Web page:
I think this highlights a fairly basic flaw with strict conversion into most systems, which is spell conversion. Both Magic and most RPGs are quite heavily balanced in their own mechanics, and finding a way to mix the two could be very awkward. While adapting cards like Lightning Bolt could be fairly simple, cards like my beloved Crucible of Worlds is harder; damage is a universal concept and the particulars can be worked out, but when do you play a land in L5R? What is the mechanical equivalent of the graveyard in Exalted? This is particularly important given the cyclical nature of Magic. Cards from new blocks need to be plugged into the system in fairly short order and can’t be agonised over for months before seeing use, otherwise the game will be bogged down with constantly developing new ways around the new cards.
Speaking of developing new ways…
Many homebrew Magic games have been developed with gusto by various fans. These allow a completely open board for developing a new system, but, to me at least, always seem to fall short. This may be because many either try to use class- and level-based systems, which I’m not fond of and think would be difficult to convert into a Magic environment. They also tend to be quite simple, limiting players to particular races and/or colour combinations and forcing particular kinds of generic bonuses in an attempt to bring about systems similar to the race, class and level categories of more conventional roleplaying games.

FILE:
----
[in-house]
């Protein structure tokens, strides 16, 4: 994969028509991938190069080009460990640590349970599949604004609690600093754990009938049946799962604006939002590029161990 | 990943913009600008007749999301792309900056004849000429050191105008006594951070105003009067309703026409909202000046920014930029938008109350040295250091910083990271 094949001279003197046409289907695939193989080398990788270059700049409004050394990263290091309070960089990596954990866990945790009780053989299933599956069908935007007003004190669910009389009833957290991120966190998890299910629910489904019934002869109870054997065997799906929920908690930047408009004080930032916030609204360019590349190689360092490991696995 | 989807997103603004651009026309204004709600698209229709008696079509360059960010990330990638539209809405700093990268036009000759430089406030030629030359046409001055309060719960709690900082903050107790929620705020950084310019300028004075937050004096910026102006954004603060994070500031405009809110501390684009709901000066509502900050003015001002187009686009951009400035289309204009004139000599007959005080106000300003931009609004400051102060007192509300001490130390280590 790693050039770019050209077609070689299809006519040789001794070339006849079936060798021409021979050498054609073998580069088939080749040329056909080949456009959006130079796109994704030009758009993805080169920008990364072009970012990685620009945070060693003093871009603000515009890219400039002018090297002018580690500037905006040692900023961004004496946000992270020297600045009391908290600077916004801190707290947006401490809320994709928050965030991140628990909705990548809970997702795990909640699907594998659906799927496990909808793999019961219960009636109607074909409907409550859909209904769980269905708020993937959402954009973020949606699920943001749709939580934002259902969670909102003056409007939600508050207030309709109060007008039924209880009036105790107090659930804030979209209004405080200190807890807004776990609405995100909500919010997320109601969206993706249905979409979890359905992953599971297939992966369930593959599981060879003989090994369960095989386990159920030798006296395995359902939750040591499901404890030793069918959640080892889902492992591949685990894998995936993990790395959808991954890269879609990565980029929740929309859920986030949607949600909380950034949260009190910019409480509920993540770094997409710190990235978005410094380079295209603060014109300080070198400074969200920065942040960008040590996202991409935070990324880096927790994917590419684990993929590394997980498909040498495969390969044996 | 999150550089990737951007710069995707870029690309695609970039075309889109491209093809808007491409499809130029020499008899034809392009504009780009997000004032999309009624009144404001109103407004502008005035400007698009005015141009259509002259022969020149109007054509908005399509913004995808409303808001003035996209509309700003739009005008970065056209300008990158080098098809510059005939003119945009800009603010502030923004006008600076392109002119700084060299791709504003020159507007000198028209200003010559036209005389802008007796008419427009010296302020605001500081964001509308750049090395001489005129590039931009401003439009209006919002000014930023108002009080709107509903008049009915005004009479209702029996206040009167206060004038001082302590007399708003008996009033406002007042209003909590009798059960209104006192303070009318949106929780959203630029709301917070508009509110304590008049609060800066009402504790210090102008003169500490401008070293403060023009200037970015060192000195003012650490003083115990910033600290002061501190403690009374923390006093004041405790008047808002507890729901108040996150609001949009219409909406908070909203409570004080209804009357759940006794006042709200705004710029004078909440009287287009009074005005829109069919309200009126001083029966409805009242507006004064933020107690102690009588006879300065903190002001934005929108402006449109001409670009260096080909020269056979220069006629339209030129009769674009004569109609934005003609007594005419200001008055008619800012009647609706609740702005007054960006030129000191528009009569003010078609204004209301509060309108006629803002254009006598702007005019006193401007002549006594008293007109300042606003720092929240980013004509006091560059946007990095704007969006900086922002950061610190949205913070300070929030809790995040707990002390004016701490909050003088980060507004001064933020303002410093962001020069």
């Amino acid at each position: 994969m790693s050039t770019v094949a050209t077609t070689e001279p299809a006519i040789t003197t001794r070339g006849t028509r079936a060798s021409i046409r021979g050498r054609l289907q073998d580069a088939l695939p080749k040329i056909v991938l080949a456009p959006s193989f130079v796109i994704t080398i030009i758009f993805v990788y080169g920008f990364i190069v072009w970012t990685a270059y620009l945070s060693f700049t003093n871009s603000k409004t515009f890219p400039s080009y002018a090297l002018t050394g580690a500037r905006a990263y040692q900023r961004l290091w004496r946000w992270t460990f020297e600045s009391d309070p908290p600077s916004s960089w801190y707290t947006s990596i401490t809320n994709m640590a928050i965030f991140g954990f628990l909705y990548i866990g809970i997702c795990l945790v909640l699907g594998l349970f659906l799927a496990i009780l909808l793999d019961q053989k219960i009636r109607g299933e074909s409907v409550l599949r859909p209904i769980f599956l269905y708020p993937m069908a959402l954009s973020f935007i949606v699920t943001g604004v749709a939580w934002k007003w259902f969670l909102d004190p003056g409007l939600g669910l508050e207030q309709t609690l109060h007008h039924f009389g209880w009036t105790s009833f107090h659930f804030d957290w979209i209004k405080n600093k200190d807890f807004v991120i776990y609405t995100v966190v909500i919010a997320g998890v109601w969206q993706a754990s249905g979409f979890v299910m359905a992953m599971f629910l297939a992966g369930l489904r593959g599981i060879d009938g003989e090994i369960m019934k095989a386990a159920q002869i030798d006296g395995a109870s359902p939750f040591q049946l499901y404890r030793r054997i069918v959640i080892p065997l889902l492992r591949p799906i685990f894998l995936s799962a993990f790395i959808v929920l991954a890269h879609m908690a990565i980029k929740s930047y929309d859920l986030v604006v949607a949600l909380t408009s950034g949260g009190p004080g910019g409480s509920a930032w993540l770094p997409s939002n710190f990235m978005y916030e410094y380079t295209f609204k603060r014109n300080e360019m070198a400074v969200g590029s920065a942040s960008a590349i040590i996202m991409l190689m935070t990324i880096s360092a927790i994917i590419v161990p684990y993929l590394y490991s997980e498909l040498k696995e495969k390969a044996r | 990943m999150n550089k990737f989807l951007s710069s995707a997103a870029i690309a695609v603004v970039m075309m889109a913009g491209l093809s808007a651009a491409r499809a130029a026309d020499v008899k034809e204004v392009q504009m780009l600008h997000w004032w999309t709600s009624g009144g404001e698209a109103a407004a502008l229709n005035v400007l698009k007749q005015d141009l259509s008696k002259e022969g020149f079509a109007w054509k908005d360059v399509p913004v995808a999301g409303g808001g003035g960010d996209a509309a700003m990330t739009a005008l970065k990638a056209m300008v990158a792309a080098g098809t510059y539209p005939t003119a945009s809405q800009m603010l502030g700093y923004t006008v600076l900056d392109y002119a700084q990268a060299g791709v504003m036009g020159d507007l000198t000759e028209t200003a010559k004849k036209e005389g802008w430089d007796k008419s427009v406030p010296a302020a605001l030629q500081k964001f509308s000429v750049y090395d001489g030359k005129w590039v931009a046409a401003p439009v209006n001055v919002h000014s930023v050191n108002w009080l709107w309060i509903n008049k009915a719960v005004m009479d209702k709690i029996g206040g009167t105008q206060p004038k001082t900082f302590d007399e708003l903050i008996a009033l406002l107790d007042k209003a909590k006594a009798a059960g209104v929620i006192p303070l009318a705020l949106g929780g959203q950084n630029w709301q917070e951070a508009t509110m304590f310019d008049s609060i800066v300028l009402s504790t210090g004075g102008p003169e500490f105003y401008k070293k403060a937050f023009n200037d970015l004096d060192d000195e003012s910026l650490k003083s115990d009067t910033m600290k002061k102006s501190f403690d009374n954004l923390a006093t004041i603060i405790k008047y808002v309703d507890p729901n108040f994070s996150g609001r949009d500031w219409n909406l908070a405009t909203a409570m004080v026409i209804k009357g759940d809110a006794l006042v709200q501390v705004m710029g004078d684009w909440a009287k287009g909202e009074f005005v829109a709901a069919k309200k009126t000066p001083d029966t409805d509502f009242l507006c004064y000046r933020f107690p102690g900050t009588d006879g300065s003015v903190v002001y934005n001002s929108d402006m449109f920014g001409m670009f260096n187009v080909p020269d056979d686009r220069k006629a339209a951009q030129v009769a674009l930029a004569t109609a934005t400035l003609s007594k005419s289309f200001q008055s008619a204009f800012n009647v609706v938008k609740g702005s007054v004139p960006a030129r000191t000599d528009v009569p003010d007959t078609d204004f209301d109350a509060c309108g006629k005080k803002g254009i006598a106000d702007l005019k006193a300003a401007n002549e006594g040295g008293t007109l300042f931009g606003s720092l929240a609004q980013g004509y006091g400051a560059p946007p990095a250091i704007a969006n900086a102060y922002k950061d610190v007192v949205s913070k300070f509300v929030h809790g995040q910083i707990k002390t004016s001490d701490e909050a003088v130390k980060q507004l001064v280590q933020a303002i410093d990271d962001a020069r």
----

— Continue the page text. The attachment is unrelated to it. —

Or they introduce elements that seem quite far removed from the original conception of MtG as a conflict between planeswalking mages. An attempt by Thoth is comprehensive and well-thought out, but it introduces elements that are far removed from any material published by WotC. Introducing new elements should be kept to a minimum if the feel and background of the card game is to be maintained. The system introduced a raft of nearly feudal relations between mages and the way they governed their land, with “mana centres”, which seems to run counter to the way that Wizards envision the mana bond happening, and lands giving more properties than just the benefits of the cards or the mana bond itself, which I’ m not sure if supported in Magic’s background.
A compromise might be A Gathering of Heroes, a set of homebrew rules on 1d4chan; these are fairly loose but tie up mana-based mechnanics very well, and cover a range of races and convert only a select few mechanics, discarding the rest in a sensible way. This might mean that the utility of some cards might be changed, but this happens when formats change in Magic anyway; a good card in Standard is not necessarily a good card in Legacy, which is not necessarily a good multiplayer card or a good Elder Dragon Highlander card.
Where 1d4chan’s rules fall down I think are the “challenge” mechanics. Combining two colours of mana and rolling that against a target number doesn’t add quite so much fine tuning as is required. It assumes that characters with the same amount of a particular colour of mana are equally good at everything, and encourages multicolour characters in order to be good at every kind of roll. The existence of planeswalkers like Koth means that monocolour planeswalkers need to be at least as competent as their multicolour counterparts at a range of tasks.
Does he seem incompetent to you?
It’s with all this in mind that I’ll be starting my own system, with philosophical and systemic musings along the way. Hope you enjoy the ride.
See you soon, folks!